The Story of a Floor

Written by Whittle Waxes


Posted on June 06 2023

When a client enquired about an oak floor for their beautiful seaside home in Bronte, Sydney, Giles Whittle-Herbert (Managing Director of Whittle Waxes) saw the potential to create something unique. Using oak beams from a demolished warehouse in France, he created a 1m2 sample to show how the floor might look. The client saw the sample and loved it! That was the easy part – now came the challenge: to create a bespoke floor for a 460m2 home spread over three levels that included a spiral staircase!

To make the floor truly unique, Giles was determined to maintain the timber’s uneven natural character. In other words, they didn’t want to plane all the boards uniform and flat but rather keep the original face of the beams. This meant finding someone with the right equipment to mill the beams in the way they wanted. Eventually, they found the right person in Yandina and the process began.

Among the many jobs required, the beams were put through a jointer to machine a flat edge, then square-edged to make them all a uniform width, and then put through a massive thicknesser (as shown above).

Using a bandsaw, each beam was then split into three boards so that they could preserve the natural face on one side with the other side (the underside) uniform and dressed.

The outside of the cut boards were covered with white paint which had to be removed with a grinder. Also notice the cracks in some boards which presented another big challenge for Giles.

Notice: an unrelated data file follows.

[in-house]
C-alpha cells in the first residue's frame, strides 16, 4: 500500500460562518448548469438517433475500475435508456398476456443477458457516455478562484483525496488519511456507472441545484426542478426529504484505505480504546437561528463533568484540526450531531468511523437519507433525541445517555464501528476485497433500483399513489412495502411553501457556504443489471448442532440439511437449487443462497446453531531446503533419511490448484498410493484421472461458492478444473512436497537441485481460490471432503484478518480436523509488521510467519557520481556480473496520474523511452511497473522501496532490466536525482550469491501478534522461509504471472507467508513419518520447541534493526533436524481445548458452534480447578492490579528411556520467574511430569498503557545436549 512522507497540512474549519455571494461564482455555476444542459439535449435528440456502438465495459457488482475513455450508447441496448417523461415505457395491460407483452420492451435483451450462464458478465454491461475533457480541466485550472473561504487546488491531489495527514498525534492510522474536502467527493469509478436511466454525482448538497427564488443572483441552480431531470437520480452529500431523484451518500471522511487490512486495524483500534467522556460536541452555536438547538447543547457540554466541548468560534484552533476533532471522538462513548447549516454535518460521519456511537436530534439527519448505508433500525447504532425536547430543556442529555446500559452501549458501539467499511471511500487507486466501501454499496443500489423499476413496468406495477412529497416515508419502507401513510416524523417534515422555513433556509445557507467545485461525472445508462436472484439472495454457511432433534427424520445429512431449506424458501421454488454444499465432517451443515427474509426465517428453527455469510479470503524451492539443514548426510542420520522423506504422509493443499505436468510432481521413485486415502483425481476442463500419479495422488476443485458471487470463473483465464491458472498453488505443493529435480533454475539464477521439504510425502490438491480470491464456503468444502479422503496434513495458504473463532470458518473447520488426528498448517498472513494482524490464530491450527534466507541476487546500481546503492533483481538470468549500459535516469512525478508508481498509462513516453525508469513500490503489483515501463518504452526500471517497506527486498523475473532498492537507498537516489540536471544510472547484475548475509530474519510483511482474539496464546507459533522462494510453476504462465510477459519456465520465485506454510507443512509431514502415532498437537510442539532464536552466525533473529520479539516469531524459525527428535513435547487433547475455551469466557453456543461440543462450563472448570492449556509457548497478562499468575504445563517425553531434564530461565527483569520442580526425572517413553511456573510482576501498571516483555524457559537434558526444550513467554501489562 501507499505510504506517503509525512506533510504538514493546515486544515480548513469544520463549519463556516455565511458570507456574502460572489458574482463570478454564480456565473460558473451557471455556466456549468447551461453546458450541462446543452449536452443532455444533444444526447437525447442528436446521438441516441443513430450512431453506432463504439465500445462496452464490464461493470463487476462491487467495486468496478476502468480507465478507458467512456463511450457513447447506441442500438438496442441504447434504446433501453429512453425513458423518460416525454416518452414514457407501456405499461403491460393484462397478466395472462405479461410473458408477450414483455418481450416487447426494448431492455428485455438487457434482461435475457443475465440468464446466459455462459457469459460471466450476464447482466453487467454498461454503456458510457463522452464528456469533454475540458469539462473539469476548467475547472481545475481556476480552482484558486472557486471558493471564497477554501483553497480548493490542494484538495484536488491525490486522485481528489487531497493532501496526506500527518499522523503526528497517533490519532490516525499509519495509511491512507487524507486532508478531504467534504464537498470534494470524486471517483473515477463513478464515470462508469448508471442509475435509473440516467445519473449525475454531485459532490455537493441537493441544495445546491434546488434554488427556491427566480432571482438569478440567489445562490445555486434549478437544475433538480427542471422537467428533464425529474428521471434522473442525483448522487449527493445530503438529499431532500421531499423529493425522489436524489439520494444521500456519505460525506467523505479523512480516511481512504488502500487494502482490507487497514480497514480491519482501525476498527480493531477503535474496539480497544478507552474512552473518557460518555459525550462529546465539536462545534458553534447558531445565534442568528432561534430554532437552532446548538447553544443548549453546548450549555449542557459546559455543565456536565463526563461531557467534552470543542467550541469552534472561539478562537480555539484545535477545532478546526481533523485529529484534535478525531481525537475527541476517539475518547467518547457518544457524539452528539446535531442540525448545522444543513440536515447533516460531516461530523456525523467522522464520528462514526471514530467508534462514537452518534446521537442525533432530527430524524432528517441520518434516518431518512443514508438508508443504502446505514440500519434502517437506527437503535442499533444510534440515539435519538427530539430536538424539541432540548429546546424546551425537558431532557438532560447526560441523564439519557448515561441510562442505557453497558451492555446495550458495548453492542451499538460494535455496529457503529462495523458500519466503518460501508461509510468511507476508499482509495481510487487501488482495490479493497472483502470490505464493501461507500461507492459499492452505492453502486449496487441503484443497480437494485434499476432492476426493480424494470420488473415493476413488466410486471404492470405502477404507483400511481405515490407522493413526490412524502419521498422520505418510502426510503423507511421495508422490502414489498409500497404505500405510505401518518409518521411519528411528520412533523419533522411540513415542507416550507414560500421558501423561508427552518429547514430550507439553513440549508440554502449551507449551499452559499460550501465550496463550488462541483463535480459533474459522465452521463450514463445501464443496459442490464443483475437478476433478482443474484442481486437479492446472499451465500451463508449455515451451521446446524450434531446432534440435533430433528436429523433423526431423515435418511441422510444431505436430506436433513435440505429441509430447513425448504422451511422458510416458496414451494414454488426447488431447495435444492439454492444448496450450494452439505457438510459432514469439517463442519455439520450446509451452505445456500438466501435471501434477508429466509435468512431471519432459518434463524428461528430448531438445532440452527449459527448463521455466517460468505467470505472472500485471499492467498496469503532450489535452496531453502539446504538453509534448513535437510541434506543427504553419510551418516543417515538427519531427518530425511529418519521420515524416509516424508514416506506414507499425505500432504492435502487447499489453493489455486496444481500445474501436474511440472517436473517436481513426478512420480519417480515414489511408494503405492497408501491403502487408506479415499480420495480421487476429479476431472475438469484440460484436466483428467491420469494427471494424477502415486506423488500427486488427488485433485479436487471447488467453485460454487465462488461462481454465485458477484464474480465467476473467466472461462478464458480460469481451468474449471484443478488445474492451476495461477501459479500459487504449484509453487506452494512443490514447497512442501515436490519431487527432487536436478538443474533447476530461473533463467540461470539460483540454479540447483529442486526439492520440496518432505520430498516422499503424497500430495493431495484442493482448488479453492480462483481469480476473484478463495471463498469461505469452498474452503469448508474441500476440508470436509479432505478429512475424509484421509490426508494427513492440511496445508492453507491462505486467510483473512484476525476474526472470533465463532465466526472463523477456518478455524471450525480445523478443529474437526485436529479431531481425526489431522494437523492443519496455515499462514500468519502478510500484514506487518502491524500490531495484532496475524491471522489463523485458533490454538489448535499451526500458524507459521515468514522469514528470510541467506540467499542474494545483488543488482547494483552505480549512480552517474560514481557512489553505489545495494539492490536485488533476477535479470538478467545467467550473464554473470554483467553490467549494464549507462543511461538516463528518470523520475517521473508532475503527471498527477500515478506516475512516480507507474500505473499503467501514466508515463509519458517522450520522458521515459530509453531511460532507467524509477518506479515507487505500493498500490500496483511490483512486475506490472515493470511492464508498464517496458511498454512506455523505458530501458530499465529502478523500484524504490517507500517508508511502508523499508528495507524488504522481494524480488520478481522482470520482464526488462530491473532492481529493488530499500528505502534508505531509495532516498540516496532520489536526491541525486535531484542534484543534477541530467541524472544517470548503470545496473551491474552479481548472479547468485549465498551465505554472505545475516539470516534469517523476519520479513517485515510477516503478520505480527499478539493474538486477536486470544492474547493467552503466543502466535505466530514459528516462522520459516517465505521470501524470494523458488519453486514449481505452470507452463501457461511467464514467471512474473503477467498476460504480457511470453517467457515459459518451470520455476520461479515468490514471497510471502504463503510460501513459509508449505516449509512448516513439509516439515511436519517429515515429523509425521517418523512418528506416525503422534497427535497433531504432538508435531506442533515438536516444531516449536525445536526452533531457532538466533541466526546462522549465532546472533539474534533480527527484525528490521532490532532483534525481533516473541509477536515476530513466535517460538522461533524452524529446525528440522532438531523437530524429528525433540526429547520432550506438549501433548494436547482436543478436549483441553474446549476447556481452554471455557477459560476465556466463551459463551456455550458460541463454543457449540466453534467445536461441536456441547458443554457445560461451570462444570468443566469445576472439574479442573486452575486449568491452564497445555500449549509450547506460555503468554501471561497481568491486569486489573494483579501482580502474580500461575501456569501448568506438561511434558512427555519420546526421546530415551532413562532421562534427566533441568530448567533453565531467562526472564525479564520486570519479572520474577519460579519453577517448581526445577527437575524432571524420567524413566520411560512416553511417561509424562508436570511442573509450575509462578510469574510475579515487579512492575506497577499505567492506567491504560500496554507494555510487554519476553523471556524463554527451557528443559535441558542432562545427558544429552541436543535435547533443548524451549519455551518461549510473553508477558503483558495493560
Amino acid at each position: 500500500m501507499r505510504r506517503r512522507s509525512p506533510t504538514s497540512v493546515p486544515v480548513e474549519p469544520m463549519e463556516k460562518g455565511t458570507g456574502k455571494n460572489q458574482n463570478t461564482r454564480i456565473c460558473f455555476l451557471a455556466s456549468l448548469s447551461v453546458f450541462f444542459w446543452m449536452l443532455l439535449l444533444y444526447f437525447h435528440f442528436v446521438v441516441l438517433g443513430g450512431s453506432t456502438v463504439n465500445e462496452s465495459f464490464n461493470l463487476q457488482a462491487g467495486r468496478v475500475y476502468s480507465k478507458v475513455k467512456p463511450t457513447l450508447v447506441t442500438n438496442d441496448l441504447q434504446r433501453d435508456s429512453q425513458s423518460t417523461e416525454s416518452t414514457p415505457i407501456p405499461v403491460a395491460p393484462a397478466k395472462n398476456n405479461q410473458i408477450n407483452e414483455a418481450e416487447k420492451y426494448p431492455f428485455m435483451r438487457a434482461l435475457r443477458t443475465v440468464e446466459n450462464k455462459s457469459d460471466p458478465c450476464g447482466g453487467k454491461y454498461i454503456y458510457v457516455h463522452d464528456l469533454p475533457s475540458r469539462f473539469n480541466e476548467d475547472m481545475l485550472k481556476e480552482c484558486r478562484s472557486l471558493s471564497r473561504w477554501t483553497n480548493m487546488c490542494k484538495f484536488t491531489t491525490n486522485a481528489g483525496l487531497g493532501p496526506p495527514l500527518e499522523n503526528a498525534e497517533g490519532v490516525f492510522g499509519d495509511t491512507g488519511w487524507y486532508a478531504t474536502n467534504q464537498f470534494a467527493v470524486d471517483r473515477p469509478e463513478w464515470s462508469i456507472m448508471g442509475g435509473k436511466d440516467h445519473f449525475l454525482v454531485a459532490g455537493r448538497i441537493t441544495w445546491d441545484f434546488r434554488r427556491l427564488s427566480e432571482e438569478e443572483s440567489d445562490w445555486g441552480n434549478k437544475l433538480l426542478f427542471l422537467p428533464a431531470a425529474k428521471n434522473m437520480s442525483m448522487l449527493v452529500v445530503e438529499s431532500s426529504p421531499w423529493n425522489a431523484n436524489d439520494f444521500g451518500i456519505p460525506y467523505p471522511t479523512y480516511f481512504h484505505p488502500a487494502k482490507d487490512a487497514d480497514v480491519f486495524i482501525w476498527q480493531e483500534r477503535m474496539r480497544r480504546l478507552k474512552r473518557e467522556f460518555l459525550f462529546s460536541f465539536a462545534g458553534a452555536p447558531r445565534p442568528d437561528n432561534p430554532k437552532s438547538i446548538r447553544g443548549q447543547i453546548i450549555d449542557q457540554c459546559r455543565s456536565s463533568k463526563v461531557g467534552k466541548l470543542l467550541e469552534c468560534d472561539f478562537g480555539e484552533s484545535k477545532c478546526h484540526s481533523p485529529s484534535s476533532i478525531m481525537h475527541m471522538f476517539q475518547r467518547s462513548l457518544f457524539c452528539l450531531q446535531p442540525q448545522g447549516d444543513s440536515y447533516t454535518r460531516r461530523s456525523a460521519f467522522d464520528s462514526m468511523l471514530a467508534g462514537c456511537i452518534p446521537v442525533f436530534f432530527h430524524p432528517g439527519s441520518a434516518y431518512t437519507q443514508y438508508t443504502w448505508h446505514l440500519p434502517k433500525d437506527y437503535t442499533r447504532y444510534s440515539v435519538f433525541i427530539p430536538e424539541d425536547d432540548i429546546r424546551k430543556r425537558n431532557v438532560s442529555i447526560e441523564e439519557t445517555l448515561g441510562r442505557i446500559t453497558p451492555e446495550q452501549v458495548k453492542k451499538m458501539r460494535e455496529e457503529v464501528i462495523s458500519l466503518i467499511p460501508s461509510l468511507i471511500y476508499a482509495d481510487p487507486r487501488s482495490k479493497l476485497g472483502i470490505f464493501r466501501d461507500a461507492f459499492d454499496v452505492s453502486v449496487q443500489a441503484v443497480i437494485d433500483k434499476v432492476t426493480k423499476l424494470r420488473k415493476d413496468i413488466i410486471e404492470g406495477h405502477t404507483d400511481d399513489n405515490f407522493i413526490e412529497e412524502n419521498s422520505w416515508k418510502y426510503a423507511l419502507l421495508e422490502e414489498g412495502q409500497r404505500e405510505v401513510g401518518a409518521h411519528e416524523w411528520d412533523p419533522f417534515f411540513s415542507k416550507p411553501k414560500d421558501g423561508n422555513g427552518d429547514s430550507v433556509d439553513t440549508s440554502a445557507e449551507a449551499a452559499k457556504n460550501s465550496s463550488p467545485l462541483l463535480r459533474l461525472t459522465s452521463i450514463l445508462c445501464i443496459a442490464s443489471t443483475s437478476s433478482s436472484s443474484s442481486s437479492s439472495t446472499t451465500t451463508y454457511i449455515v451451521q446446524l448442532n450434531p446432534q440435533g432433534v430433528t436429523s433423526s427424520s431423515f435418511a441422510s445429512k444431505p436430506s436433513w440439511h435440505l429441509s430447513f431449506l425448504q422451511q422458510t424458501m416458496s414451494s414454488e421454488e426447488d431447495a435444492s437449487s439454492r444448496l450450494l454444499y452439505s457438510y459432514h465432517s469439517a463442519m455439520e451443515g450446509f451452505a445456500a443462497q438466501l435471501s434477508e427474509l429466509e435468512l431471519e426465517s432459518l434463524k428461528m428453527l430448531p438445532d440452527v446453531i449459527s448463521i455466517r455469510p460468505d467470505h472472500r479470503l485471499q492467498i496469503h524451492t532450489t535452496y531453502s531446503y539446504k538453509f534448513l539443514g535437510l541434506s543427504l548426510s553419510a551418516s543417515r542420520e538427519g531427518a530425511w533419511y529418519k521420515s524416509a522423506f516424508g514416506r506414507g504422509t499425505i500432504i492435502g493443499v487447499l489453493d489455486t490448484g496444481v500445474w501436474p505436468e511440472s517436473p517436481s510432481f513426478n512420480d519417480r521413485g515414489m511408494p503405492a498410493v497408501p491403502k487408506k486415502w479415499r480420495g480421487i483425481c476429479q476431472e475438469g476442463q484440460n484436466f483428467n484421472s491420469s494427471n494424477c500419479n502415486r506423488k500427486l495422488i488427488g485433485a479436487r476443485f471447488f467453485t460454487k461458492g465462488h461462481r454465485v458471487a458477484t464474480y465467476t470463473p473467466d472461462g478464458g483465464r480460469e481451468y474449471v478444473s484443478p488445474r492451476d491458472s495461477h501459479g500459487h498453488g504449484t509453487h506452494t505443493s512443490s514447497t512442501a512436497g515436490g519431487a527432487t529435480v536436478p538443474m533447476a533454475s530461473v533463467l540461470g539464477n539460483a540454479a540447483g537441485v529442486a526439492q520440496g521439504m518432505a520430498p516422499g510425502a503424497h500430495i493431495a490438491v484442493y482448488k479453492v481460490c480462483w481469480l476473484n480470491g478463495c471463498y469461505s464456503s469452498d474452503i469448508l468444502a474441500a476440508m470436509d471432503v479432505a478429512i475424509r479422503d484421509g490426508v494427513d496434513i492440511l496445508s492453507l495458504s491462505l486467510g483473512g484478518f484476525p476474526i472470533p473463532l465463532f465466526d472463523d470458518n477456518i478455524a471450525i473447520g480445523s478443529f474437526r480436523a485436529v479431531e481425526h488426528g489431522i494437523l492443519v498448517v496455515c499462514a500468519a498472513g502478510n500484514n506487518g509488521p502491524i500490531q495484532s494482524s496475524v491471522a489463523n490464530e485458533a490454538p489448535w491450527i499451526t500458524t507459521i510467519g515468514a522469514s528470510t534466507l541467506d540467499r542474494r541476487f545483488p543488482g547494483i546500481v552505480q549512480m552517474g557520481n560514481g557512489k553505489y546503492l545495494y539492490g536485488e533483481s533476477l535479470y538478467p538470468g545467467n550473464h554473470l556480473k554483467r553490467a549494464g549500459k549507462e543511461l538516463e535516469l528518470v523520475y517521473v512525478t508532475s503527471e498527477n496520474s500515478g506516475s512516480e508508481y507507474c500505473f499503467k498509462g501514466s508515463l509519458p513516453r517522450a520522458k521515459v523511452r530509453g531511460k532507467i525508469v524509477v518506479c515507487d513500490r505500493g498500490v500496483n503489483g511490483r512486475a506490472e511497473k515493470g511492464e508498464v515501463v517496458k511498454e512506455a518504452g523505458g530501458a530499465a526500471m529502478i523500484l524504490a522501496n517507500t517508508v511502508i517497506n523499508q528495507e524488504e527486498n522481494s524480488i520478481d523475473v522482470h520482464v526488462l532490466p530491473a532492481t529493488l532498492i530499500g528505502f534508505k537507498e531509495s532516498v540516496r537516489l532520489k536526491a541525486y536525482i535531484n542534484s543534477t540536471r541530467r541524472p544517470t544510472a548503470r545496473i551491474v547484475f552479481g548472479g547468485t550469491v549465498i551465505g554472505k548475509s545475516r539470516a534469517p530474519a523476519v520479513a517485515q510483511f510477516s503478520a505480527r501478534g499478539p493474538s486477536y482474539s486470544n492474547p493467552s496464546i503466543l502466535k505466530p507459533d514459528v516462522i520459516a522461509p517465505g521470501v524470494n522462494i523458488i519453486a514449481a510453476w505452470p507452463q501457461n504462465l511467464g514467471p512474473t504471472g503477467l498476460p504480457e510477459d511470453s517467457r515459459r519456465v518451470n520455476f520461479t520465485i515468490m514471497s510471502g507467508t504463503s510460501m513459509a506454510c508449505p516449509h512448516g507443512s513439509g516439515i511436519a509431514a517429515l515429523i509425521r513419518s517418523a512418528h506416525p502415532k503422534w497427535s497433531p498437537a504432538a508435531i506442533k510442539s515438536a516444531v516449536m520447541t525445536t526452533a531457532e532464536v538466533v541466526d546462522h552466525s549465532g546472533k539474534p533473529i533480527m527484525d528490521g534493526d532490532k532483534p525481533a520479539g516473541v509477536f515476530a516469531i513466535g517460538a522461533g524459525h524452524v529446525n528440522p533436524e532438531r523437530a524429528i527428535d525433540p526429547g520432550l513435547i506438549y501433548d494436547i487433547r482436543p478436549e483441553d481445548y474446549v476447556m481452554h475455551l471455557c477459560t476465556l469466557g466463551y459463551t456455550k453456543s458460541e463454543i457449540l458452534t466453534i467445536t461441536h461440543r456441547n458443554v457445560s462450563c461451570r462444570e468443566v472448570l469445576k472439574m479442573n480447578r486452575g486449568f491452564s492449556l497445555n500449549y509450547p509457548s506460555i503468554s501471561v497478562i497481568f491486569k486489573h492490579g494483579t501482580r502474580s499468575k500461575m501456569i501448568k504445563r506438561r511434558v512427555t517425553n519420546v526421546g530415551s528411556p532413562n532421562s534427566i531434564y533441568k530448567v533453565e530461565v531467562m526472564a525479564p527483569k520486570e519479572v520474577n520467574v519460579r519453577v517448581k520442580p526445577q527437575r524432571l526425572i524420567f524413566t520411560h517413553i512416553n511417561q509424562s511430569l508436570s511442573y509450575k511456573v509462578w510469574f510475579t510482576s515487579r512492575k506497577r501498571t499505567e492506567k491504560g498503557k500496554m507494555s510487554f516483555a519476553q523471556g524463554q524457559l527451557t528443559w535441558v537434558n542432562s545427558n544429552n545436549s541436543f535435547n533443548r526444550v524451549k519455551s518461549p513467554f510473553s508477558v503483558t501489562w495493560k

The boards were then delivered on site to Bronte where they spent some time acclimatizing.

A chipboard subfloor was laid over the concrete. Then the oak boards were glued and screwed to the chipboard.

Each screw hole had to be plugged with oak plugs that could only be found in Scotland. The uneven finish on the boards also meant that it was not possible to lay skirting boards. Instead, a beautiful transition between the walls and floor was created with shadowline skirting, which meant the walls had to be finished before the floor went in.

Grinders were used to remove overwood and bring the boards together, and the floor was then sanded using a rotary polisher. However, they obviously didn’t want to lose the natural undulation of the timber so Giles placed a piece of foam between the machine and the sandpaper so that it followed the contours of the floor and didn’t sand it flat.

Two coats of Whittle Waxes Evolution Hardwax Oil Classic were applied with a brush (because of the texture of the timber). The floor was also given a light sanding before the second coat was applied. No stain or colour was applied. The beautiful “honey-chocolate” colour is the natural colour of oak that has been allowed to oxidize over many years.

The spiral staircase proved to be a huge challenge with each tread and riser having to be hand-cut to fit exactly and match the curve of the wall.

As well as the plugs, Giles fixed all the cracks by creating oak dove-tail keys to go across the cracks to prevent them splitting further.

The beauty of this floor is that the natural character of the timber has been preserved and yet the finish is so smooth that you can walk over it with just a pair of socks and not catch on anything.

Needless to say, the client was over the moon with the final outcome. Craftsmanship, attention to detail and many, many hours work produced a truly bespoke floor like no other you are likely to find in Australia or even the southern hemisphere. It was a project that presented many challenges along the way but the final result made it all worth it in the end.




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